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New Study: Beat Oxy Addiction With Daily Cannabis?

Matt Weeks
hand crushing opioid pills

Patients combining daily cannabis with treatment for oxy addiction are 21% more successful at staying sober.

A new study demonstrates that daily cannabis use is an effective treatment for opioid addiction. This means that we finally have a good treatment option to deal with a global health crisis brought on by overprescribed pain-killers. Oxy addiction is an epidemic that kills 130 Americans every single day.

Oxy Addiction is Now a Leading Cause of Death

Globally, nearly 20 million people have an opioid use disorder, which is defined as an addiction to some form of opium-based product. These stats include legally obtained prescriptions and illegally purchased pills, powder, or tar. That number rises every year.

Addiction is bad enough for sufferers, but thanks to more powerful pills and more potent heroin, the disease has become deadlier. The morbidity rate of for oxy addiction is going up, especially in North America, where it is now considered a leading cause of death.

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Treatment for Oxy Addiction Has High Failure Rate

The conventional therapies for opioid addiction are, unfortunately, out of the price range for many of the Americans. The number of people receiving facility treatment in the U.S. is shockingly low because of underfunding and high prices (about 380,000 by recent estimates — a fraction of the millions addicted). What’s more, these therapies often fail the first time, leading to relapse.

That’s why this new study is so darn important. A team of researchers from Canada examined two long-term studies of people receiving treatment for opioid addiction. The goal was to determine if patients that consumed cannabis regularly were more (or less) likely to remain in treatment. Participants gave self‐reported use of methadone or buprenorphine/naloxone‐based treatment for opioid addiction.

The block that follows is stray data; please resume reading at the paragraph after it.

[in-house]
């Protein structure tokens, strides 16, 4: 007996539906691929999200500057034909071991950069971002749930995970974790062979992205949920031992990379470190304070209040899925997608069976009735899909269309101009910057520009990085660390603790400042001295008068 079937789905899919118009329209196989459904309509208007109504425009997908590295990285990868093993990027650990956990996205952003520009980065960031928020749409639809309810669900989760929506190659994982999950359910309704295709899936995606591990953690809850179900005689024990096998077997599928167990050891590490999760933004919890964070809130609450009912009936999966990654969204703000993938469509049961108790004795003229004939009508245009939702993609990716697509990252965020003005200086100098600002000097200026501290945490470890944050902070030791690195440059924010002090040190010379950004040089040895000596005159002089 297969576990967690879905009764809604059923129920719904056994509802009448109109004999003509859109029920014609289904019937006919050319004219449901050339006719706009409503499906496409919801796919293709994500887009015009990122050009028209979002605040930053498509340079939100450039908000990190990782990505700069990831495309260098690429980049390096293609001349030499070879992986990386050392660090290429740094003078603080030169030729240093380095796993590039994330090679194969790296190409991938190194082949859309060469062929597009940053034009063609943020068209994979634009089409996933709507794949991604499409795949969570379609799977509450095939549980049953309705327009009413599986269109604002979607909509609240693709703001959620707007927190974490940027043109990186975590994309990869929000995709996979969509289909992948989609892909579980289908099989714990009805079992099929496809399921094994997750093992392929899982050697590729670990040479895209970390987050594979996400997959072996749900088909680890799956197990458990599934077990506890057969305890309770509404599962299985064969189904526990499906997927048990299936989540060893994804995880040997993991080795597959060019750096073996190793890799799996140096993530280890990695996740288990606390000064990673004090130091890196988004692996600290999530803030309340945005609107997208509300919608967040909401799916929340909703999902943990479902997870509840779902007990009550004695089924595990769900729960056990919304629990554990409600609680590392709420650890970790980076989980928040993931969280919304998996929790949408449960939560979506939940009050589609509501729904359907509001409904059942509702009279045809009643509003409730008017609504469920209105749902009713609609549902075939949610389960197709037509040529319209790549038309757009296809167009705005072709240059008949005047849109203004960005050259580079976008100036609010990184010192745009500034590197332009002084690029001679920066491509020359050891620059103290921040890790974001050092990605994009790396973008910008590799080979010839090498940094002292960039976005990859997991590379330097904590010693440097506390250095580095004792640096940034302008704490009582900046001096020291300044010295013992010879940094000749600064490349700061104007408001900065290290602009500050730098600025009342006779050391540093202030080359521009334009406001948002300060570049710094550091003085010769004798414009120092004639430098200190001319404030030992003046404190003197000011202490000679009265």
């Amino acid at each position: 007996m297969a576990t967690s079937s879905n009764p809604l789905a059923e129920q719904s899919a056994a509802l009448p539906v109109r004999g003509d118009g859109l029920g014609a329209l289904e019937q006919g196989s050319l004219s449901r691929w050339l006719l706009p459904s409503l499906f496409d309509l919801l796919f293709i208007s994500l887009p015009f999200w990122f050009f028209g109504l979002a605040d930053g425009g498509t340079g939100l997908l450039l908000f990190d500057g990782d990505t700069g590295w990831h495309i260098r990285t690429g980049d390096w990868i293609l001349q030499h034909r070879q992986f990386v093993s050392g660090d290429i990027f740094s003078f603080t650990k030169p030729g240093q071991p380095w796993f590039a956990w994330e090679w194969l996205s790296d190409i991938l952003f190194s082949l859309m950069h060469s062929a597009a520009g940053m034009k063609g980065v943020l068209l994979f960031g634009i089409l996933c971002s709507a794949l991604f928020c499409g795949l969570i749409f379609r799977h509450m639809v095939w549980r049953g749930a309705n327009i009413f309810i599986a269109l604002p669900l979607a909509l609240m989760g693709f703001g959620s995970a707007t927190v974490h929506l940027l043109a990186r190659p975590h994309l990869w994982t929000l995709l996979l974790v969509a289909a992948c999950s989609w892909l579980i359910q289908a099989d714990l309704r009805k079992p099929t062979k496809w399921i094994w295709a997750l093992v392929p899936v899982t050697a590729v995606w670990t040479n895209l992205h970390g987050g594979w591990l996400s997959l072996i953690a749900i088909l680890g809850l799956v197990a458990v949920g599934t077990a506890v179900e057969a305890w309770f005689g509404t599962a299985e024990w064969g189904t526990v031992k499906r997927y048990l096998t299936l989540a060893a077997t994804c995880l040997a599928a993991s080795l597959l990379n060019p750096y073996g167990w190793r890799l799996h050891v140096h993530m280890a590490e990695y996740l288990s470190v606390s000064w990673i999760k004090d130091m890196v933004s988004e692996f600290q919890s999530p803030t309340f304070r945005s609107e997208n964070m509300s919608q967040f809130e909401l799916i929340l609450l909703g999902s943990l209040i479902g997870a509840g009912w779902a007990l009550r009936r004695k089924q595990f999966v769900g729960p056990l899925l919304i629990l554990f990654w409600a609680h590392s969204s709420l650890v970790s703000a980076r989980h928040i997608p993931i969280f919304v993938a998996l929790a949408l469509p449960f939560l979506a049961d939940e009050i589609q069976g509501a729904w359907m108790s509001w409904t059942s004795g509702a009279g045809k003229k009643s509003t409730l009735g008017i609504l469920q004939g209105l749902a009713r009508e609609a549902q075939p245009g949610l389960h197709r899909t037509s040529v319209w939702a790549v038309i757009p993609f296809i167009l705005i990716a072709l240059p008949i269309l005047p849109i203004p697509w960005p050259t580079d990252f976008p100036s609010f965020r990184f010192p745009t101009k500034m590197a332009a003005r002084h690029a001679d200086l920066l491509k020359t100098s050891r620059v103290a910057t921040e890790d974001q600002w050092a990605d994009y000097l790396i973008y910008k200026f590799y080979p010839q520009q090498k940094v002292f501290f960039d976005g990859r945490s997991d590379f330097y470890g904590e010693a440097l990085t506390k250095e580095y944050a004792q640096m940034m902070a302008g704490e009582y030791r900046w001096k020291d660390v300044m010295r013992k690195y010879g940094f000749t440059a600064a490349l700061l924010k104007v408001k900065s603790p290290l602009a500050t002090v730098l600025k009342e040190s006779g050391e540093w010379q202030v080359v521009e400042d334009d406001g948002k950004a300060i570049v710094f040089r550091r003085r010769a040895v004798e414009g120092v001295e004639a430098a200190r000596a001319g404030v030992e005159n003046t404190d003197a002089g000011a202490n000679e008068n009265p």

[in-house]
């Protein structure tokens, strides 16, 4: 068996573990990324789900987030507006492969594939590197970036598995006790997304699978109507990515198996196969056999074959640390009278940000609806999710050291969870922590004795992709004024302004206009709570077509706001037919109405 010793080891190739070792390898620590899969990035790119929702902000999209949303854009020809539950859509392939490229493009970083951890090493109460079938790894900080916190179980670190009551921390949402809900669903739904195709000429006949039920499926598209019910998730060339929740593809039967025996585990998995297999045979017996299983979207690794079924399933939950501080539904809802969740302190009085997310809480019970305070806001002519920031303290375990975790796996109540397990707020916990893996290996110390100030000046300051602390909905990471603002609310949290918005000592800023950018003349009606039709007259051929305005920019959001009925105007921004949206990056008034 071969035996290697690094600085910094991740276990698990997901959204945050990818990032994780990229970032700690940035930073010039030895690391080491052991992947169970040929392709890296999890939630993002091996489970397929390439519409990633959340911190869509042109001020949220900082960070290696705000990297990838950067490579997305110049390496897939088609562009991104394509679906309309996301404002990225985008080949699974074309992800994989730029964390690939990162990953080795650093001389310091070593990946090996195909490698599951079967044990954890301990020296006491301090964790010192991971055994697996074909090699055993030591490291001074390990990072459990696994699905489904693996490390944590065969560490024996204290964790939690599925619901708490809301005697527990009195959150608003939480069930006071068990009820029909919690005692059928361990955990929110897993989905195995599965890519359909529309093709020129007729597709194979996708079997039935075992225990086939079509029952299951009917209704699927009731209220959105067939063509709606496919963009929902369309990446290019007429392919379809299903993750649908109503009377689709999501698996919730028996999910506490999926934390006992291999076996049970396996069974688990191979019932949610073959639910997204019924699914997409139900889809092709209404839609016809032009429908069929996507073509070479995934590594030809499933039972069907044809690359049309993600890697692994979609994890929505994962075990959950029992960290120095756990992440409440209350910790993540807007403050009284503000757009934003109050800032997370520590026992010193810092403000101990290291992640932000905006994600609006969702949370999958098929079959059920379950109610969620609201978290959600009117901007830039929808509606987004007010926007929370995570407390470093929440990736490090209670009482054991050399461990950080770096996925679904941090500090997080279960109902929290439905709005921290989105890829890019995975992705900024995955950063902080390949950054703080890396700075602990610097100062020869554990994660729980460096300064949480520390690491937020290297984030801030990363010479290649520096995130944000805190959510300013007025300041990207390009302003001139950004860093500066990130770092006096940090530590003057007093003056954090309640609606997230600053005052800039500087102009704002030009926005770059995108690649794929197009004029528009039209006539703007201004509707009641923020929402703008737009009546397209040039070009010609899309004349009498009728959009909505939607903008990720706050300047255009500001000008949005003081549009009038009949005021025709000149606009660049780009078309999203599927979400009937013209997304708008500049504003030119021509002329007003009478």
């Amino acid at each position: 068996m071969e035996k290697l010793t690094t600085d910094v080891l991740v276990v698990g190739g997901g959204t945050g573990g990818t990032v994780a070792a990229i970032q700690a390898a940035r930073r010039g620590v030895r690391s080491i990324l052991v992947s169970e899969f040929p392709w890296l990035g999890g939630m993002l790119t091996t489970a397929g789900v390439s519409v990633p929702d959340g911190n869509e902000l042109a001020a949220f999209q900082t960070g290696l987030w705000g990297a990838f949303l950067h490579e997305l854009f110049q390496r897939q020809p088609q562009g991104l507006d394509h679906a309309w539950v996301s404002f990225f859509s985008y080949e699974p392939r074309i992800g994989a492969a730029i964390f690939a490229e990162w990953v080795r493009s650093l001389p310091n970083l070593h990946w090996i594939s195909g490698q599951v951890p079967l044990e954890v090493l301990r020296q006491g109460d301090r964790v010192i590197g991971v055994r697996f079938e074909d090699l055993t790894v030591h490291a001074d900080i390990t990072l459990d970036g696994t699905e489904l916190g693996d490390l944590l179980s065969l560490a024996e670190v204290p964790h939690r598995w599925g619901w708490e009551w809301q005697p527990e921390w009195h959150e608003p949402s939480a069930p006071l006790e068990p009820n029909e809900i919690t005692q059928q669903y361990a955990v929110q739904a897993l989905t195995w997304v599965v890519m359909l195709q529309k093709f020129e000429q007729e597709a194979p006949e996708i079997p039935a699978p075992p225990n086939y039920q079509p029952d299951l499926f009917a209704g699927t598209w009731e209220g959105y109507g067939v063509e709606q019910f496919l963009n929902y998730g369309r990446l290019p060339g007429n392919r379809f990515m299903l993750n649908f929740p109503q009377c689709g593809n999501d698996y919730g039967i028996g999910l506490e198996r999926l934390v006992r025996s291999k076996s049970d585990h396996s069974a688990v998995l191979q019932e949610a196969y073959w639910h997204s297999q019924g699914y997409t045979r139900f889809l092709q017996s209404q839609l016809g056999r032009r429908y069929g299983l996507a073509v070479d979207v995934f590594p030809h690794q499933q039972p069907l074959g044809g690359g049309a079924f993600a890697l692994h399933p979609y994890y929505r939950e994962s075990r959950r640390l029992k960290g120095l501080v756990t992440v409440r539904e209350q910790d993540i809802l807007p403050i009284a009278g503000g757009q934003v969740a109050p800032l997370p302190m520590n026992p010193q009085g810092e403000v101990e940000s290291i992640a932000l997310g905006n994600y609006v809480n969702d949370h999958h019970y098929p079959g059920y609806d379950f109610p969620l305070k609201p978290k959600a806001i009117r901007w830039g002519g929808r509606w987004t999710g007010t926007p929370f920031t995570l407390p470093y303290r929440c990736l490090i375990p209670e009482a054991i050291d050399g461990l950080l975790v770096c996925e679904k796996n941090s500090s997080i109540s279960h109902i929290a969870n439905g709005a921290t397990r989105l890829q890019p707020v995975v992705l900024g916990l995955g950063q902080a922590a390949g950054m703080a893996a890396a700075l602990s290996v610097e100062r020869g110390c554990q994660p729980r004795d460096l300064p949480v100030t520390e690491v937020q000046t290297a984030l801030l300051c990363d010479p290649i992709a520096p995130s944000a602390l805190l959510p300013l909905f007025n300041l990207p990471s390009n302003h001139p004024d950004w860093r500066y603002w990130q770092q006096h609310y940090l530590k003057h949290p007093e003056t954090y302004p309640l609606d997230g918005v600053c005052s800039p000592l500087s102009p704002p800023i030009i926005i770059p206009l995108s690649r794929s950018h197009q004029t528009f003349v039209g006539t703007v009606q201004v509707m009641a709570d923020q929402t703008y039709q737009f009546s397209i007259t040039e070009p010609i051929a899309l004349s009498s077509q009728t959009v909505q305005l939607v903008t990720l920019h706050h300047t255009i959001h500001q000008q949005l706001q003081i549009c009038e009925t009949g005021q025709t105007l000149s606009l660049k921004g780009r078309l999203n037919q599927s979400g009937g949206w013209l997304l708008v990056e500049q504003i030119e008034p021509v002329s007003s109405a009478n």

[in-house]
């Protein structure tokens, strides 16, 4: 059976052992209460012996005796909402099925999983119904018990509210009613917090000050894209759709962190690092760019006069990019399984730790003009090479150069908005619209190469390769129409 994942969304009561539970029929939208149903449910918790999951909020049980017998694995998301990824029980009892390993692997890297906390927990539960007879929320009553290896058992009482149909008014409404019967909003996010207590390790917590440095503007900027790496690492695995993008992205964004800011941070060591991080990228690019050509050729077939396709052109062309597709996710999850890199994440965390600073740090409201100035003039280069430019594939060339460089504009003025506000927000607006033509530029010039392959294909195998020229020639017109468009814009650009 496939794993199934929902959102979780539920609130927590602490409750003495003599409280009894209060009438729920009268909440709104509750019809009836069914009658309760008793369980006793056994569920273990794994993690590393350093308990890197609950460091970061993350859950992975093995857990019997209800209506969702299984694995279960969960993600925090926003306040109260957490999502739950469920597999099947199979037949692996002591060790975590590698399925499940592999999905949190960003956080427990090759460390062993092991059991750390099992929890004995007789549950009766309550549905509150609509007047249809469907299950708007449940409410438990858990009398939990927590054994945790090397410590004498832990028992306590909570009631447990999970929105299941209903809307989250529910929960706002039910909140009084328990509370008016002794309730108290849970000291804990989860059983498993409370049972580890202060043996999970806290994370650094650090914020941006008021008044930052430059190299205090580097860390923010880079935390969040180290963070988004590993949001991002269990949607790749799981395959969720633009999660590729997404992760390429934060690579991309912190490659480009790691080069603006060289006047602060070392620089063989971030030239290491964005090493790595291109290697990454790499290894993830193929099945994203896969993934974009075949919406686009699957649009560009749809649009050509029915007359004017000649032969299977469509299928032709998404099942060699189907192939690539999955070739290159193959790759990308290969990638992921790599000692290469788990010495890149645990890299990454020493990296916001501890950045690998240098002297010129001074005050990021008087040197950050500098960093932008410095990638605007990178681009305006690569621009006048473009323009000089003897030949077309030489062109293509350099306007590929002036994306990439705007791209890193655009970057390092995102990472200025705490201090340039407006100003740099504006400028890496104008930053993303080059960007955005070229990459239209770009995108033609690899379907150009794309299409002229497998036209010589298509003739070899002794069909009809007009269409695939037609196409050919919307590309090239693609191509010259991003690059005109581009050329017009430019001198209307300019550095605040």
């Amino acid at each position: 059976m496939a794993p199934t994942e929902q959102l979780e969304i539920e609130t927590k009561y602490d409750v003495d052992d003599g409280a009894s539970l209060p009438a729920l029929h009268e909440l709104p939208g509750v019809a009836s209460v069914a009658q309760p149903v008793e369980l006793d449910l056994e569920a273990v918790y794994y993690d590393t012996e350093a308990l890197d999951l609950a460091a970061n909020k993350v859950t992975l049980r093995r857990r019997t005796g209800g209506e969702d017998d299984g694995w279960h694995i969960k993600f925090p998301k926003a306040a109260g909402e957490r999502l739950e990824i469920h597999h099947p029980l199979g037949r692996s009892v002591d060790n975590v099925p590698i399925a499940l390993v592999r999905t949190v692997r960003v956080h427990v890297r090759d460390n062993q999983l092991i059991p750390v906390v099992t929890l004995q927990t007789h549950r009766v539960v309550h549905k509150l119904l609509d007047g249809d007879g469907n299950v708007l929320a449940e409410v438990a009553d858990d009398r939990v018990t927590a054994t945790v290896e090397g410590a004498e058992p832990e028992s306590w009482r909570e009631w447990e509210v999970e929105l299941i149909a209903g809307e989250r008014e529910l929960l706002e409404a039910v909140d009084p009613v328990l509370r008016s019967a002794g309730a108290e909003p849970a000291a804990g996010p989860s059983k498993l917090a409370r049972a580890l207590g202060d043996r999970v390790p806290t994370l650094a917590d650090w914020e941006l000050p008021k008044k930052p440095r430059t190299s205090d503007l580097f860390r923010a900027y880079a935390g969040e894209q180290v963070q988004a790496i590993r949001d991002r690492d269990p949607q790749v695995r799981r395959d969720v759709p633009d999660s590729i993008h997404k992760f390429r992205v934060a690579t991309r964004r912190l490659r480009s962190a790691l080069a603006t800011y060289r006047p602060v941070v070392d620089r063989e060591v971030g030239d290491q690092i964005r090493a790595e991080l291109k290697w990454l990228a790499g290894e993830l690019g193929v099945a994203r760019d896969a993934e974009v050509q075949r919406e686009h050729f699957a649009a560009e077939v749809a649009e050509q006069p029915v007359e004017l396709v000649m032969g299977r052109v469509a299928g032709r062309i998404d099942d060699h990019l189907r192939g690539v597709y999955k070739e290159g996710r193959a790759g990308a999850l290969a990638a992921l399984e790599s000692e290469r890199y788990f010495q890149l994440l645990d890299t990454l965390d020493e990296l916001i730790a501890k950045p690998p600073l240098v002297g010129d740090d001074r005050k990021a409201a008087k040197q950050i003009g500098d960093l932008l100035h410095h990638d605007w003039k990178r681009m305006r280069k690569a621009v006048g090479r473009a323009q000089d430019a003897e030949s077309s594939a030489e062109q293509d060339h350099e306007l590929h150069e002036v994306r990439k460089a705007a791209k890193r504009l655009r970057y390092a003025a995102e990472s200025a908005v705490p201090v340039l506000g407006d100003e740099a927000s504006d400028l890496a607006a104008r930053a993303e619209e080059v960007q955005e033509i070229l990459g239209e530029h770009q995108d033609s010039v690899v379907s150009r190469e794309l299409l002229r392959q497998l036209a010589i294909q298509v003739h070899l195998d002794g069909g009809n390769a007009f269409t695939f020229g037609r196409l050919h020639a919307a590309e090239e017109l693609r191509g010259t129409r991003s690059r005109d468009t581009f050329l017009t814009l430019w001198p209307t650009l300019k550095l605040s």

Combining  Addiction Treatment With Cannabis Gives Massive Success Rate

The results are unexpected and massive. After six months, opioid addicts were 21 percent more likely to stay in a methadone treatment program if they reported using cannabis more than once a day. This effect held regardless of other variables, such as use of different illicit substances and homelessness.

This study is the first of its kind to find an positive association between daily cannabis use and treatment tenacity.

Why Are Daily Cannabis Consumers More Successful in Kicking Addiction?

Many addiction treatment programs report a higher success rate through harm reduction. This could be using suboxone or methodone instead of engaging in oxy abuse.  While the methadone treatment centers do a good job of helping addicts cope with withdrawal, they’re not a perfect solution. If they were, the dropout rate wouldn’t be so high. In fact, NIDA reports the rate of drug relapse for opioid addiction is 40 to 60%.

Cannabis provides a safe way for former opioid addicts to experience the dopamine rush of opioids without the life-damaging consequences. It also kills pain, which allows the addict to focus on recovery. The researchers surmise that cannabis consumers stick with the green stuff, and avoid turning to alcohol or harder drugs, due to these factors.

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This is all very good news! Staying in treatment keeps addicts alive. Relapses often result in overdose due to tolerance changes.  Extending opioid addiction treatment tends to result in a longer lifespan for addicts. Finally, adding cannabis to methadone treatment centers fits perfectly within the existing ‘harm reduction’ framework. It’s just a small add-on instead of a whole new rehabilitation program.

This  is a big win for a big problem.

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Matt Weeks

A writer living and working in Athens, GA, Matt's work has appeared in various newspapers, books, magazines and online publications over the last 15 years. When he's not writing, he hosts bar trivia, plays in local bands, and makes a mean guacamole. He holds an undergraduate degree in journalism and a master's degree in organizational theory. His favorite movie is "Fletch."

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